A new Omicron Covid vaccine could be used for autumn boosters in the UK if approved by the MHRA, after Moderna said it has ‘completed regulatory submissions’ for the jab.
Trials had shown that Moderna's updated Covid vaccine generates a strong immune response against the Omicron BA.4 and BA.5 variants.
The company said that the new booster vaccine candidate has ‘demonstrated a significantly higher neutralising antibody response against Omicron subvariants BA.4/5 compared to the currently authorised booster’.
It added that it has ‘completed regulatory submissions’ for the vaccine in the UK, EU and Australia.
A spokesperson said: ‘If granted authorisation from the MHRA, the vaccine could be offered as a third or fourth booster for adults in the UK.’
According to the company, the booster is ‘the only candidate expected to have demonstrated significantly higher titers against the BA.4/5 strain in a clinical trial before the [autumn] booster season, when compared to the currently authorised booster’.
The vaccine is based on the Omicron BA.1 subvariant, but Moderna is simultaneously developing another vaccine candidate based on Omicron BA.4/5 subvariant, it added.
Moderna CEO Stéphane Bancel said: ‘We are very pleased that our bivalent platform continues to demonstrate better performance than the current booster.
‘Today’s update extends the remarkable performance of mRNA-1273.214, demonstrating significantly higher titers against all tested variants, including the BA.4/5 and BA.1 Omicron subvariants, and adds to the largest body of data confirming the superiority of a bivalent approach.’
He added: ‘This superior breadth and durability of immune response following a bivalent booster has now been shown in multiple Phase 2/3 studies involving thousands of participants.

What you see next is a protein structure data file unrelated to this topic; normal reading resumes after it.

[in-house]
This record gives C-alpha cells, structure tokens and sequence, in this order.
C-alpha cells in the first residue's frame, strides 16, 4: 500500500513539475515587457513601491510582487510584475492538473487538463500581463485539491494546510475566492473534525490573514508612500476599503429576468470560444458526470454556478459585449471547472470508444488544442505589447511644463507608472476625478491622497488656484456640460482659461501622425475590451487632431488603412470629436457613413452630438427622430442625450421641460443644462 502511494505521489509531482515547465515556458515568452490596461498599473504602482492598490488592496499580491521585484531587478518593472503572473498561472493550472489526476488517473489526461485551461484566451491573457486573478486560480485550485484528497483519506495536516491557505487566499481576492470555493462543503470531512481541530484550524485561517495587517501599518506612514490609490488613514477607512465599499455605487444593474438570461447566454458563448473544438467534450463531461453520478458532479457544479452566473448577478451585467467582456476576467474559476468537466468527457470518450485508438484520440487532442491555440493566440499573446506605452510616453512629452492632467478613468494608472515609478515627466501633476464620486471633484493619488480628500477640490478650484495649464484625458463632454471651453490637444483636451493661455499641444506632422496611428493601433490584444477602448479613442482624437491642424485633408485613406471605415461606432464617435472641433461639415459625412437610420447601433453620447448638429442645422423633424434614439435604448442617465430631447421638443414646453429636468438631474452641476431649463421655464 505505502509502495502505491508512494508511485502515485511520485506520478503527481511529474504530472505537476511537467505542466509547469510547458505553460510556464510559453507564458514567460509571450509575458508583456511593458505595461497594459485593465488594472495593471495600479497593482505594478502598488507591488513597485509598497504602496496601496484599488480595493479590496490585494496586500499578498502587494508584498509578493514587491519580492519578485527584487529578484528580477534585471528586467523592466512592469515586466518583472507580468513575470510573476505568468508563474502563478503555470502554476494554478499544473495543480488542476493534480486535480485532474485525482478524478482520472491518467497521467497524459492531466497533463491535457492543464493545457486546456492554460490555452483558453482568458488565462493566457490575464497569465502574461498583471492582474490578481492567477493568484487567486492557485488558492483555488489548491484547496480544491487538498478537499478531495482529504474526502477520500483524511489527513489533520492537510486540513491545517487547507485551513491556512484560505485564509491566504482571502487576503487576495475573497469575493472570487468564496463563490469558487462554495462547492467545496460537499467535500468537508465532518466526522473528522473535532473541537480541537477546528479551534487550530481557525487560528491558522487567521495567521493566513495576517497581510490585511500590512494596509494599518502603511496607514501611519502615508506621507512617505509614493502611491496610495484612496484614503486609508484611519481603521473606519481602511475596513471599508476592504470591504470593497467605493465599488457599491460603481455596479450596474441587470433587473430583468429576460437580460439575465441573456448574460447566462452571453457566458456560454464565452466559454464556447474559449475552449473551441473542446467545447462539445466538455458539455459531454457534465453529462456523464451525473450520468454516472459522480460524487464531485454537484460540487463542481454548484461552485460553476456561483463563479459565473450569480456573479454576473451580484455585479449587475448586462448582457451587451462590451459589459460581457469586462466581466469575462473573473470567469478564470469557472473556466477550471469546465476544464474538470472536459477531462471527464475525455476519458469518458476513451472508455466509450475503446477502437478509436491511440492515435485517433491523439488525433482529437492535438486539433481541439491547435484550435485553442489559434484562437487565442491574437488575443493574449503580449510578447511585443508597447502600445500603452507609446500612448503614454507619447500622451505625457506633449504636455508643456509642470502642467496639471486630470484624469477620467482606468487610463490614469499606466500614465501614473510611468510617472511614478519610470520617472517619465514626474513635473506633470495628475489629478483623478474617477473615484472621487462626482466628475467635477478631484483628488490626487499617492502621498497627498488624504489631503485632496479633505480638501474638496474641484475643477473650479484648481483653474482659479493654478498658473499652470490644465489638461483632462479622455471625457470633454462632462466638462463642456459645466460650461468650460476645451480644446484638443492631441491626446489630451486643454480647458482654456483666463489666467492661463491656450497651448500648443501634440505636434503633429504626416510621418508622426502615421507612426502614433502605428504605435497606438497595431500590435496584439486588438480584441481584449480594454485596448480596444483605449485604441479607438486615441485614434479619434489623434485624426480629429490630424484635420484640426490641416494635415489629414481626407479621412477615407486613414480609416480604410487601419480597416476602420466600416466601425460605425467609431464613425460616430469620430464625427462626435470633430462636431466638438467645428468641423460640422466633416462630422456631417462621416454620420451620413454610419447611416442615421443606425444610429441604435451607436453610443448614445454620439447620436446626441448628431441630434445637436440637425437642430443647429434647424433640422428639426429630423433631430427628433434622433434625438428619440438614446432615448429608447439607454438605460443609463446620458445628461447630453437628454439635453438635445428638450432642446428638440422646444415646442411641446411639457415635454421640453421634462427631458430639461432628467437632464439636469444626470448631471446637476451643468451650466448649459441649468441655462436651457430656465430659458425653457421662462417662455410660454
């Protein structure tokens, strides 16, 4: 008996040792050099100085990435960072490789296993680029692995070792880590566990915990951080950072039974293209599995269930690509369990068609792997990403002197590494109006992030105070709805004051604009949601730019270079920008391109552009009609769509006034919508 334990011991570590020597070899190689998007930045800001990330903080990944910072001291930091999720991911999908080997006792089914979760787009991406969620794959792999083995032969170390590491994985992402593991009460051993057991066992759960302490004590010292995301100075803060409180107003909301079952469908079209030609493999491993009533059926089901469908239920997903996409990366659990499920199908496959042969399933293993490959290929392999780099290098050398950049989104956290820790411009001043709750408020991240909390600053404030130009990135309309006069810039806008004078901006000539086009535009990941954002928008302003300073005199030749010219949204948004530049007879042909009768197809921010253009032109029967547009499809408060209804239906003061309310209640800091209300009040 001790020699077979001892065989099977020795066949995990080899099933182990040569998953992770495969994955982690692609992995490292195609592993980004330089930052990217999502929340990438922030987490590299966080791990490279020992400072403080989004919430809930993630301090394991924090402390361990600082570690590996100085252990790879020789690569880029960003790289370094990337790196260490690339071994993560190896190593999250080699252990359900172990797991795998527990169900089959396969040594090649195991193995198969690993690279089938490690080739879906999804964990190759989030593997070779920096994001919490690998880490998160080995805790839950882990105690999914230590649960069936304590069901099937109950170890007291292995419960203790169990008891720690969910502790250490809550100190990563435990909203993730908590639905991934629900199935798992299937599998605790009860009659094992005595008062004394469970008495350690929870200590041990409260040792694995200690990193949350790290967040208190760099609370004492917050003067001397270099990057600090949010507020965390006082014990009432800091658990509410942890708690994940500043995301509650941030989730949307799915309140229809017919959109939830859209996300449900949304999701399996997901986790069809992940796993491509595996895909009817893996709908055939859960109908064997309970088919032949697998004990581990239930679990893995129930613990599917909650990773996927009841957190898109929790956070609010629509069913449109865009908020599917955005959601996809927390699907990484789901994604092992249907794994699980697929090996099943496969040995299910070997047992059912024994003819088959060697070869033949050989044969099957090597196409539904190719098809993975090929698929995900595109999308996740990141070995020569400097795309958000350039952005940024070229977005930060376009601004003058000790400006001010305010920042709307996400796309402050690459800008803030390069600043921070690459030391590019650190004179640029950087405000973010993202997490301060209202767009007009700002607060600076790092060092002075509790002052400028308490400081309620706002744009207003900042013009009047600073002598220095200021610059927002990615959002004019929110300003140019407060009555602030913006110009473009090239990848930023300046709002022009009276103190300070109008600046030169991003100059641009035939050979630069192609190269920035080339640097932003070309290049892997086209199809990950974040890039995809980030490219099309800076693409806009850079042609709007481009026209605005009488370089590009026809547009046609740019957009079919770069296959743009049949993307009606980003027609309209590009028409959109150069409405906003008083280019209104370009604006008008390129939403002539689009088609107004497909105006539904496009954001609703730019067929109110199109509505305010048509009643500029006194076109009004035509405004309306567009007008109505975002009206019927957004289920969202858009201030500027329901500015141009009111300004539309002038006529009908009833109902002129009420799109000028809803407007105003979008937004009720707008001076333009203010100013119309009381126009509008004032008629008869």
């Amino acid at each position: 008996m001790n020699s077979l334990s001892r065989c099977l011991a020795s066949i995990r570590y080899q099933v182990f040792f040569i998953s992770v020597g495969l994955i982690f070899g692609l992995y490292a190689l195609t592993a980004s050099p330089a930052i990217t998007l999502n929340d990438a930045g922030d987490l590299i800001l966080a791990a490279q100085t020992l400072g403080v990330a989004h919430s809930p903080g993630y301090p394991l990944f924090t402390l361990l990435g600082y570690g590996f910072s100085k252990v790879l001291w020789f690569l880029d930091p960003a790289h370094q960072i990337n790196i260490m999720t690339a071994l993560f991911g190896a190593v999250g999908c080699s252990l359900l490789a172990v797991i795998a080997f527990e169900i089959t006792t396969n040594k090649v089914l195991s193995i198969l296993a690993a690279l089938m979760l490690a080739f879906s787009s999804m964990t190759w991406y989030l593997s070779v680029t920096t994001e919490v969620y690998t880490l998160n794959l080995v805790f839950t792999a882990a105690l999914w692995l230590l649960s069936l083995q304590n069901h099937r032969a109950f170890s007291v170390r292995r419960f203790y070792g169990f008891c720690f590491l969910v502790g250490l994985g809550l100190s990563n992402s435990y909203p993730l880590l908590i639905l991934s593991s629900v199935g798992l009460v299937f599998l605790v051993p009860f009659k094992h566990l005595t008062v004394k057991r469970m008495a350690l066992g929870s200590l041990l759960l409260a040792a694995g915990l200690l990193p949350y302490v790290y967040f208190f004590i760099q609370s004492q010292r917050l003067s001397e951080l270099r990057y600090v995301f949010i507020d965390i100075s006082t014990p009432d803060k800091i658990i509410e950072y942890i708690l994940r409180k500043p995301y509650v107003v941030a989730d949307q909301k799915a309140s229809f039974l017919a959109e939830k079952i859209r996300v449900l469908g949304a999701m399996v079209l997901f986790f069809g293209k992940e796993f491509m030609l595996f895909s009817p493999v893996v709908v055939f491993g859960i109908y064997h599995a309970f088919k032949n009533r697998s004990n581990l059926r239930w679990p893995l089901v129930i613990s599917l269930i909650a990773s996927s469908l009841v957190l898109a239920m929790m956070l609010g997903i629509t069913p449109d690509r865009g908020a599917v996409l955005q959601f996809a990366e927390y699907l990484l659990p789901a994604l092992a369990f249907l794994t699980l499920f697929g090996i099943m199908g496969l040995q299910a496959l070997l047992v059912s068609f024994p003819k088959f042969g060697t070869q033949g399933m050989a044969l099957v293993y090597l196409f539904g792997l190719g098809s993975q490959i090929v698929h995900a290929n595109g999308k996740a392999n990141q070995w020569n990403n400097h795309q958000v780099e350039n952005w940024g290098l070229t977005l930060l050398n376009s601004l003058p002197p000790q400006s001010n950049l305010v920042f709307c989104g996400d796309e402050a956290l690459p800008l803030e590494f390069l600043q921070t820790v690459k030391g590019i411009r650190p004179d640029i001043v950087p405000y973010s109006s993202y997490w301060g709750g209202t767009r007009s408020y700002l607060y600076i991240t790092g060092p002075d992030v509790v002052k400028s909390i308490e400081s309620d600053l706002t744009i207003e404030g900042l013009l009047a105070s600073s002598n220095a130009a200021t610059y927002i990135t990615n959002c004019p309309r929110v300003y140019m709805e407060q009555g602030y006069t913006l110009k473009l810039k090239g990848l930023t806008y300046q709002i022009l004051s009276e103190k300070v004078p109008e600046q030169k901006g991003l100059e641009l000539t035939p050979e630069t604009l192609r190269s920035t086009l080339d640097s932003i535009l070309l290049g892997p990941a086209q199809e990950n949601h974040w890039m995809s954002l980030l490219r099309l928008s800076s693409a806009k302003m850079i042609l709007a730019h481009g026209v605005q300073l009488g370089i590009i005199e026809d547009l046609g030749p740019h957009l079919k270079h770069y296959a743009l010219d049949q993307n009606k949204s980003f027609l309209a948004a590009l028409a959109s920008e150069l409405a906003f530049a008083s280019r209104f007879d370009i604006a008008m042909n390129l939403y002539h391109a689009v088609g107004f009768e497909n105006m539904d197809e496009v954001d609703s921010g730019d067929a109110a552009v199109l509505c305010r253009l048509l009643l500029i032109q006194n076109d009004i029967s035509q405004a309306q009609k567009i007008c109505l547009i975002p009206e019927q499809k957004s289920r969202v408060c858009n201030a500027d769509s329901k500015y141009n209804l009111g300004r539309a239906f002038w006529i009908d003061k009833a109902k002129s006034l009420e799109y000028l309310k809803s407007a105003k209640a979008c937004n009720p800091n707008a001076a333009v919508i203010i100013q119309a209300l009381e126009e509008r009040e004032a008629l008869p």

‘We are working with regulators to advance two bivalent vaccine candidates, mRNA-1273.214 and mRNA-1273.222, based on different market preferences for Omicron subvariants, clinical data requirements, and urgency of starting [autumn] booster campaigns for vulnerable populations.’
In May, the Joint Committee on Vaccination and Immunisation (JCVI) recommended another autumn booster vaccine for some at-risk groups and frontline health and social care workers, under interim guidance.
This includes all those aged 65 and over, residents in a care home for older adults and staff, frontline health and social care workers and adults aged 16 to 64 years who are in a clinical risk group.
However, NHS England has told commissioners to plan for a ‘maximum scenario’ of autumn boosters for all over-50s, as well as care home residents and carers, frontline health and social care workers and those in clinical risk groups – ‘subject to final JCVI advice’.
The ‘minimum scenario’ it told them to prepare for is the same as the JCVI’s interim advice.